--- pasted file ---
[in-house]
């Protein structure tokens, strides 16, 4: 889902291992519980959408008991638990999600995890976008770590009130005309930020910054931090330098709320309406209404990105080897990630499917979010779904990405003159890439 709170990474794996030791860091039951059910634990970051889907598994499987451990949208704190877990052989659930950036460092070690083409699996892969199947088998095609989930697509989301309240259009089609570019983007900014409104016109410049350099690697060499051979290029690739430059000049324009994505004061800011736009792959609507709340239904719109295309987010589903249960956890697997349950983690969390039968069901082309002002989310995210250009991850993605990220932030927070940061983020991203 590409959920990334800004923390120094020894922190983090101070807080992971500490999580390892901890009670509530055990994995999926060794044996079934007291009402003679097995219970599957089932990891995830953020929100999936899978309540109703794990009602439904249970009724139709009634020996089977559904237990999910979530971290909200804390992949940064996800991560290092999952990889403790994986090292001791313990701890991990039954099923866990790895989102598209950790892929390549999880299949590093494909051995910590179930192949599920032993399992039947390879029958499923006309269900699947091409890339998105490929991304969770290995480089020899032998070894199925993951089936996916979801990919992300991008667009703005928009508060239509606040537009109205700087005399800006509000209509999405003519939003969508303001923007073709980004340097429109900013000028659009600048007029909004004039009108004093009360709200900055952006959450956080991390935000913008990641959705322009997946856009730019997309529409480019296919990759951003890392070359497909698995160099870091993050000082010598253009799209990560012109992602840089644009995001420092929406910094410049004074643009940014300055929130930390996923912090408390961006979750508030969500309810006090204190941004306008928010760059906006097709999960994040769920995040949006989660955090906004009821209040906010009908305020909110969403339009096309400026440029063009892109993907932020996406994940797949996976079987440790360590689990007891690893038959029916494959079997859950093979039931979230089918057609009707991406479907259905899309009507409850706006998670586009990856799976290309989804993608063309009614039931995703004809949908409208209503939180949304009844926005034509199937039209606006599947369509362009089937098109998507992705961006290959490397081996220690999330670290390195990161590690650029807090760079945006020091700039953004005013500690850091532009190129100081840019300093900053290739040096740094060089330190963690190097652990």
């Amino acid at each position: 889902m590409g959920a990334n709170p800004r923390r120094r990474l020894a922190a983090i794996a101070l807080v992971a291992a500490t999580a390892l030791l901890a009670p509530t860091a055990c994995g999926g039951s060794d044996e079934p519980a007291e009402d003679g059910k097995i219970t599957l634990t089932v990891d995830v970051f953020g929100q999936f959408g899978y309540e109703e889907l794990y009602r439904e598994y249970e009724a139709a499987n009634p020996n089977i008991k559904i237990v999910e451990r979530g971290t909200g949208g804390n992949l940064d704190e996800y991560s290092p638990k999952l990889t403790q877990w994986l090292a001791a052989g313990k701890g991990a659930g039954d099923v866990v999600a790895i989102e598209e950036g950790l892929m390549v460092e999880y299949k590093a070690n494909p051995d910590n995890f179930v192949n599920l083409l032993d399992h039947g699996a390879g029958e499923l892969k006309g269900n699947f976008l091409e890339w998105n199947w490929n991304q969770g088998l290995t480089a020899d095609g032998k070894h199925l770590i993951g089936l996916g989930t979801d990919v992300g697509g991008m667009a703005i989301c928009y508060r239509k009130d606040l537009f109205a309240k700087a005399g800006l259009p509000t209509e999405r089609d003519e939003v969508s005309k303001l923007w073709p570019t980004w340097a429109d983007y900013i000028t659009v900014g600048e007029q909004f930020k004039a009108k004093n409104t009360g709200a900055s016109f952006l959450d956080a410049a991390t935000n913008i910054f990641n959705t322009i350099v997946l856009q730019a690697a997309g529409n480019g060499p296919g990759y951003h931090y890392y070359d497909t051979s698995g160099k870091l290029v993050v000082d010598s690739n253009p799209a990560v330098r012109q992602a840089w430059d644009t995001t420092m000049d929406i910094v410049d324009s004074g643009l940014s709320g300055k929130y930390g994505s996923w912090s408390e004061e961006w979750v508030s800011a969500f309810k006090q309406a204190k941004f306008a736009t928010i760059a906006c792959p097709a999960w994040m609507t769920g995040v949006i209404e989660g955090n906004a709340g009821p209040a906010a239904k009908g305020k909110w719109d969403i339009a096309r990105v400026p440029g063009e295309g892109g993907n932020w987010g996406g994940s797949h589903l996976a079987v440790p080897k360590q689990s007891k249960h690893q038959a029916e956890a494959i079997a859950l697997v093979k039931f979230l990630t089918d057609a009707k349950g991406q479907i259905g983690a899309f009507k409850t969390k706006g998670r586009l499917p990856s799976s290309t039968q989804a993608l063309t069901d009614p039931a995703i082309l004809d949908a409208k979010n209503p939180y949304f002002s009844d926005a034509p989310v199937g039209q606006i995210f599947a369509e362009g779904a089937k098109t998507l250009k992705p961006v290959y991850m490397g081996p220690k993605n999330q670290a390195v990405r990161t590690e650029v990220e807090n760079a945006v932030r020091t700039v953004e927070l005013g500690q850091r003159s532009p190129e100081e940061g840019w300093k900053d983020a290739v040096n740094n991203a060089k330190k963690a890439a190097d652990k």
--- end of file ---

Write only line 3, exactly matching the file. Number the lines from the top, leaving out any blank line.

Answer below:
């Amino acid at each position: 889902m590409g959920a990334n709170p800004r923390r120094r990474l020894a922190a983090i794996a101070l807080v992971a291992a500490t999580a390892l030791l901890a009670p509530t860091a055990c994995g999926g039951s060794d044996e079934p519980a007291e009402d003679g059910k097995i219970t599957l634990t089932v990891d995830v970051f953020g929100q999936f959408g899978y309540e109703e889907l794990y009602r439904e598994y249970e009724a139709a499987n009634p020996n089977i008991k559904i237990v999910e451990r979530g971290t909200g949208g804390n992949l940064d704190e996800y991560s290092p638990k999952l990889t403790q877990w994986l090292a001791a052989g313990k701890g991990a659930g039954d099923v866990v999600a790895i989102e598209e950036g950790l892929m390549v460092e999880y299949k590093a070690n494909p051995d910590n995890f179930v192949n599920l083409l032993d399992h039947g699996a390879g029958e499923l892969k006309g269900n699947f976008l091409e890339w998105n199947w490929n991304q969770g088998l290995t480089a020899d095609g032998k070894h199925l770590i993951g089936l996916g989930t979801d990919v992300g697509g991008m667009a703005i989301c928009y508060r239509k009130d606040l537009f109205a309240k700087a005399g800006l259009p509000t209509e999405r089609d003519e939003v969508s005309k303001l923007w073709p570019t980004w340097a429109d983007y900013i000028t659009v900014g600048e007029q909004f930020k004039a009108k004093n409104t009360g709200a900055s016109f952006l959450d956080a410049a991390t935000n913008i910054f990641n959705t322009i350099v997946l856009q730019a690697a997309g529409n480019g060499p296919g990759y951003h931090y890392y070359d497909t051979s698995g160099k870091l290029v993050v000082d010598s690739n253009p799209a990560v330098r012109q992602a840089w430059d644009t995001t420092m000049d929406i910094v410049d324009s004074g643009l940014s709320g300055k929130y930390g994505s996923w912090s408390e004061e961006w979750v508030s800011a969500f309810k006090q309406a204190k941004f306008a736009t928010i760059a906006c792959p097709a999960w994040m609507t769920g995040v949006i209404e989660g955090n906004a709340g009821p209040a906010a239904k009908g305020k909110w719109d969403i339009a096309r990105v400026p440029g063009e295309g892109g993907n932020w987010g996406g994940s797949h589903l996976a079987v440790p080897k360590q689990s007891k249960h690893q038959a029916e956890a494959i079997a859950l697997v093979k039931f979230l990630t089918d057609a009707k349950g991406q479907i259905g983690a899309f009507k409850t969390k706006g998670r586009l499917p990856s799976s290309t039968q989804a993608l063309t069901d009614p039931a995703i082309l004809d949908a409208k979010n209503p939180y949304f002002s009844d926005a034509p989310v199937g039209q606006i995210f599947a369509e362009g779904a089937k098109t998507l250009k992705p961006v290959y991850m490397g081996p220690k993605n999330q670290a390195v990405r990161t590690e650029v990220e807090n760079a945006v932030r020091t700039v953004e927070l005013g500690q850091r003159s532009p190129e100081e940061g840019w300093k900053d983020a290739v040096n740094n991203a060089k330190k963690a890439a190097d652990k």